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From the CommunityFrom the Community

Florida's "Sunshine Week" Highlights the Importance of Open Government

Nancy Kranich, past President of the American Library Association, sent an interesting message to the NCDD Discussion list today about “Sunshine Week,” a March 13-19, 2005 event that generates editorials, op-eds, editorial cartoons and news stories about the importance of open government. Begun in Florida in 2002, Sunshine Sunday and Sunshine Week spawned similar initiatives in several other states. Click below for the full announcement.
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From the CommunityFrom the Community

Dialogue Needed to Handle Looming Economic Crisis, Atlee Says

Click below for a powerful message from Tom Atlee, Founder of the Co-Intelligence Institute. In this message, Tom points to the substance of our looming economic crisis in the context of other crises, emphasizing the need for dialogue and deliberation to generate the collective intelligence to deal with the emerging “Age of Consequences.”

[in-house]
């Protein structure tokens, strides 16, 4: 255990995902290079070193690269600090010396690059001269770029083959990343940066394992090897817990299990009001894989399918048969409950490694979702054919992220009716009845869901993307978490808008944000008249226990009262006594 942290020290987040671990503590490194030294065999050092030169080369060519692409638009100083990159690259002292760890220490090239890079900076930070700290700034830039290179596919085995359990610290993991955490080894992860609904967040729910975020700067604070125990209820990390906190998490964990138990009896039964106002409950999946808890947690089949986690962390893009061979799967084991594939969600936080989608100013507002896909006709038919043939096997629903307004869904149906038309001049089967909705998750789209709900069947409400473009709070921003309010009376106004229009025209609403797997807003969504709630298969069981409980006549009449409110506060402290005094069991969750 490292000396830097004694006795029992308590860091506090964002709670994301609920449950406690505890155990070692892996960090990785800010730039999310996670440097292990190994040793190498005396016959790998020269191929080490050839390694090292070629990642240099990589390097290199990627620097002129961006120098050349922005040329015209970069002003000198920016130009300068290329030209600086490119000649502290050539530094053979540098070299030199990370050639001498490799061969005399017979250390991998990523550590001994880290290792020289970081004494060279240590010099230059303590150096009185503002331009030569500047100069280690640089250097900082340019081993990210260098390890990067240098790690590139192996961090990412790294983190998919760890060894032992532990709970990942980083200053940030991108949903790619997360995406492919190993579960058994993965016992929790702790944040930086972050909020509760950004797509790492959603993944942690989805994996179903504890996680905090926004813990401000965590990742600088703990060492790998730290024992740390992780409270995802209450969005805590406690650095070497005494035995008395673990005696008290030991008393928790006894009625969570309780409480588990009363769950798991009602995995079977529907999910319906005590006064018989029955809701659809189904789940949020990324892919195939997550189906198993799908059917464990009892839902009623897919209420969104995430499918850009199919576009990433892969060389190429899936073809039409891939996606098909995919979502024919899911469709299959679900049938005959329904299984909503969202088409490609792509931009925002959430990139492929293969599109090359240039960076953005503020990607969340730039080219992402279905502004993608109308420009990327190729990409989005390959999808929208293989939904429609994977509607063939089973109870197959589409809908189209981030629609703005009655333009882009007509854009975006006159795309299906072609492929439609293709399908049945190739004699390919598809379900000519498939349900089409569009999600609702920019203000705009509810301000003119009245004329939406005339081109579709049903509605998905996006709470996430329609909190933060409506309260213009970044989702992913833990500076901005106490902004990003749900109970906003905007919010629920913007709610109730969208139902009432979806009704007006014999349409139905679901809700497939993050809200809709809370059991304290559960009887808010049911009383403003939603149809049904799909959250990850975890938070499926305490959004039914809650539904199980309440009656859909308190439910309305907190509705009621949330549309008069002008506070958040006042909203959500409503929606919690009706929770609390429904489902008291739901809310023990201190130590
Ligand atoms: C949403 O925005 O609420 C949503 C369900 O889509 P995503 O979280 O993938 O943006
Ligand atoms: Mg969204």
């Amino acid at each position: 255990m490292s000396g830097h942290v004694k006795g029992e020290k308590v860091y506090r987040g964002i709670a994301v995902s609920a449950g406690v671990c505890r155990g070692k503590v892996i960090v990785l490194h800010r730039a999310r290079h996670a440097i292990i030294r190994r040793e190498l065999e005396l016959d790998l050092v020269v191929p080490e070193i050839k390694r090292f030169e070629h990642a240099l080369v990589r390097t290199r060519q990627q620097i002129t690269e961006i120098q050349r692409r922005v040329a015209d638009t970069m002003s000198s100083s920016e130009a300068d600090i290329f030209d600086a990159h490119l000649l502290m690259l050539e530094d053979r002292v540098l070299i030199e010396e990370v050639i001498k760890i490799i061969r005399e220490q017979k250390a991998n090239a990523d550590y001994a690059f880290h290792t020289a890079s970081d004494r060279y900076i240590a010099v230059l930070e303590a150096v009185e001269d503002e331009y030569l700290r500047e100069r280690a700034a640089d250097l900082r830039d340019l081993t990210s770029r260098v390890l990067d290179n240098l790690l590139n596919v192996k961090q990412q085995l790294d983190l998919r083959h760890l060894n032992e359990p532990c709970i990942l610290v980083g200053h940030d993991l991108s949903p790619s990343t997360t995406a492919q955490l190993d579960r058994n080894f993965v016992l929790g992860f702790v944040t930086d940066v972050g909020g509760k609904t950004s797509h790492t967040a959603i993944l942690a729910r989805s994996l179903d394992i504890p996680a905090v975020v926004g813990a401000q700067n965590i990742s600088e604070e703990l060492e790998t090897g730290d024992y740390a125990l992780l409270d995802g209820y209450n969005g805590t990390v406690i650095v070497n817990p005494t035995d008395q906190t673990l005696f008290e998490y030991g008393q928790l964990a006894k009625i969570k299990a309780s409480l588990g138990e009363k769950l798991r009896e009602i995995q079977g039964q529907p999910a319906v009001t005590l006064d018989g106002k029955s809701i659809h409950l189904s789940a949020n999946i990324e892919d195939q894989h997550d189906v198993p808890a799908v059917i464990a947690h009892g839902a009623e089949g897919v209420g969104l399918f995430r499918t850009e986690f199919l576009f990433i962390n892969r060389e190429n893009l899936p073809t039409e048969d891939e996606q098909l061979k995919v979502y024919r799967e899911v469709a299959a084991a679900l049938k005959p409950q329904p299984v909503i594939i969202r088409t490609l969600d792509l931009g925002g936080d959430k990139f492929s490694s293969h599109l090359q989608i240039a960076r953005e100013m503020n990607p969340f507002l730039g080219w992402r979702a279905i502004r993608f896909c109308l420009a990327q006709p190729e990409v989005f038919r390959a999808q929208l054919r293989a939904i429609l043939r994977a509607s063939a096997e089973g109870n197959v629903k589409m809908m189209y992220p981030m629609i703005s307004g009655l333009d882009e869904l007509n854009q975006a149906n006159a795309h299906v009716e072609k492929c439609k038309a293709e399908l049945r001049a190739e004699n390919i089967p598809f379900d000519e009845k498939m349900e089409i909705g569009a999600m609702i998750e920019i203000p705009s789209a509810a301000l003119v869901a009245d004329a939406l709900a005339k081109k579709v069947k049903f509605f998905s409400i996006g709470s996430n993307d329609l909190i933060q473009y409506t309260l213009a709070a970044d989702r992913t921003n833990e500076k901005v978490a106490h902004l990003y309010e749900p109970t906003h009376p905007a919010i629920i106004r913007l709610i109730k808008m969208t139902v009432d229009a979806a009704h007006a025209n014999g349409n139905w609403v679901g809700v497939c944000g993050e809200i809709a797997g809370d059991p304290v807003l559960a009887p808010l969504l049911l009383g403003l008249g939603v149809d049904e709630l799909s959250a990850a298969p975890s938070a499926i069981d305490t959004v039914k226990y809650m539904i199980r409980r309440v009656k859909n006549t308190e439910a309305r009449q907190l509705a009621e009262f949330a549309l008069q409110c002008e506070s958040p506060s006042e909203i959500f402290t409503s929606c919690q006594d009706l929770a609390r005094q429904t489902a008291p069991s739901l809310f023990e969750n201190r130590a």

As Tom says, “Now is the time to invest in widespread, high quality dialogue — and for the dialogue-promoting community (e.g., members of the National Coalition for Dialogue and Deliberation) to plan on how to meet the demand — now, while time and resources may still be on our side.”
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From the CommunityFrom the Community

September Project to Run Again in 2005!

I just received this inspiring announcement from the September Project – the highly successful project that got hundreds of public libraries to hold events on democracy, citizenship and patriotism on and around September 11, 2004. The message announced that the September Project is going forward again in 2005, and it is my hope that the dialogue & deliberation community can make a real splash in the program this year.